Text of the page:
January 2014 Recipes

Brined Roasted Chicken with White Wine Jus

Brining poultry and meats before roasting is an age-old technique that adds moisture and enhances taste. Despite the saltiness of the brine, the result is not an overly salty bird but rather increased juiciness and a fuller flavor. The optimum soaking time for a large roasting chicken is four hours, but even a shorter time in the brine will make a flavorful difference. Accompany the chicken with roasted mixed root vegetables.

Recipes by Michael Mettler / Photos by Steve Lenz [more]



Tart shell:

  • 200 grams (1 cup) flour
  • 100 grams (3.5 ounces) cold butter, cubed
  • 60 milliliters (2 ounces) cold water
  • 5 grams (1/2 teaspoon) salt [more]

Underground Dining: The West’s Next Great Frontier

By Michael Mettler / Photos by Steve Lenz

“Canning is the new cupcake!” exclaims the woman next to me.

Our conversation meanders here after a friendly arm-wrestling match to determine who would get the last lamb slider (featuring house-made pickled red onions) of the cocktail hour, a not-so-brief history of flamenco (with dance lessons, of course) by host Julia Russell, and a lively debate about the ethics of foie gras. We’re definitely having fun. [more]

Pairing Wine, Food and Music For a Great Cause

By Robin Hamilton / Photos by Linda Herbert

Providence St. Mary Medical Center is determined to make its Gran Fondo, which benefits cancer patients with special needs, a fun fundraiser.  [more]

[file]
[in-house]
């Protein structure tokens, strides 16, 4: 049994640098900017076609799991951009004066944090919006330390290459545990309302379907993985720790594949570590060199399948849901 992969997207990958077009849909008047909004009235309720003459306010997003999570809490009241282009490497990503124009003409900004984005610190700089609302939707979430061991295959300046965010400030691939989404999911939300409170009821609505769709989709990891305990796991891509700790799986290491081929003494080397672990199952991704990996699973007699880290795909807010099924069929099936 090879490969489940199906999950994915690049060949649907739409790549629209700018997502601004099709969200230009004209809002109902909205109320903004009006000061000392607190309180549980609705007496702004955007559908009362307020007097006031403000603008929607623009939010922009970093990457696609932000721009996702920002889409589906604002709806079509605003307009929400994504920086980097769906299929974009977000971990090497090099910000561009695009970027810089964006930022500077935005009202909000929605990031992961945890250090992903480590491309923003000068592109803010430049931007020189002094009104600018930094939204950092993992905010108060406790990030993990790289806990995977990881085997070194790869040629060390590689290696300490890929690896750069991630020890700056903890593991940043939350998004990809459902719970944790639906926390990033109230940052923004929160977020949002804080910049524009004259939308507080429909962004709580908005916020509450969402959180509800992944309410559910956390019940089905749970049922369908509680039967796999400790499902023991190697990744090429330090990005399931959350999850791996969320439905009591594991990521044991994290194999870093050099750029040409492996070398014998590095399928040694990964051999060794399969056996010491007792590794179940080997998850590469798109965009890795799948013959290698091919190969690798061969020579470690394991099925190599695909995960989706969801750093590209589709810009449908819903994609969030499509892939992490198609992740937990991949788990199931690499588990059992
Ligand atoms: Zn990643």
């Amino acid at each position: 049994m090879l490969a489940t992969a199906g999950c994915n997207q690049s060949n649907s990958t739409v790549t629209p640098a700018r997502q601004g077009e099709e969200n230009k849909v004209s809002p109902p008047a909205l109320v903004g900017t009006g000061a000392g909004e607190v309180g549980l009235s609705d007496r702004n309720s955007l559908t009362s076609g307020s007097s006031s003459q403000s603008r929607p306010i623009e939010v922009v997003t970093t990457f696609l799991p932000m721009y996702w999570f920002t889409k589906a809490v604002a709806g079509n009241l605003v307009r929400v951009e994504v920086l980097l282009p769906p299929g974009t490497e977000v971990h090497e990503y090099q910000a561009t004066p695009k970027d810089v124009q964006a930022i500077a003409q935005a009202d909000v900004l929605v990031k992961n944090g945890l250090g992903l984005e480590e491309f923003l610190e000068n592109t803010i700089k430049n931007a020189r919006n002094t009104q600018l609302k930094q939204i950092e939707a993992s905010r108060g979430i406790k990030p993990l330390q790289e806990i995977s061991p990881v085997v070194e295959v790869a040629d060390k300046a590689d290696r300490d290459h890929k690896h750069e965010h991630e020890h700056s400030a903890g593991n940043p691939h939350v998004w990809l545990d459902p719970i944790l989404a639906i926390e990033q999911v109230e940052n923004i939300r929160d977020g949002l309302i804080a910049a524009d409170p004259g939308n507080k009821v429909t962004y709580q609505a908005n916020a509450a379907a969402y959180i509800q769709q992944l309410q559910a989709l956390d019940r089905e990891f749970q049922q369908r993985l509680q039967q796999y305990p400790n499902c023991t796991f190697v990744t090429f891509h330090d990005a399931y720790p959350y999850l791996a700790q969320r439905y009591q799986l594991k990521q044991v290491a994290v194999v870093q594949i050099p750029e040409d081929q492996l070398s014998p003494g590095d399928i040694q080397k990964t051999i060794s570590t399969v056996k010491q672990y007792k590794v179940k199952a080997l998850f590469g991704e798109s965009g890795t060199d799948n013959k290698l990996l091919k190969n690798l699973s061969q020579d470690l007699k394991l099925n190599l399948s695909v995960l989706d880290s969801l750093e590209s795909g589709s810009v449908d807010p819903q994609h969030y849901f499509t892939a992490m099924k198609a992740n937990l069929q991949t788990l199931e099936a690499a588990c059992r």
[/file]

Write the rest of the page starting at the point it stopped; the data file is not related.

What’s That Crop?

By Karlene Ponti / Photos by Steve Lenz

Walla Walla Valley farmers produce a wealth of crops, creating a sustainability few other regions can boast. [more]

Recipe: Bread-and-Butter Pickled Onion Relish

Bread-and-Butter Pickled Onion Relish
Contributed by Alex English
These pickles are good on the occasional burger, or on a hot dog, in lieu of sauerkraut. I’ve enjoyed them frequently over rice, with a fried egg and some soy sauce. [more]

Gleaning Is the New Black

By Robin Hamilton / Photos by Steve Lenz

Jean Wilkinson bends, moves the crushed yellow stalks of the onion to the right, and pulls. Two quick clips with her scissors, and she has her prize: an ever-so-slightly pockmarked Walla Walla sweet onion. She pops it into her bucket and moves on. [more]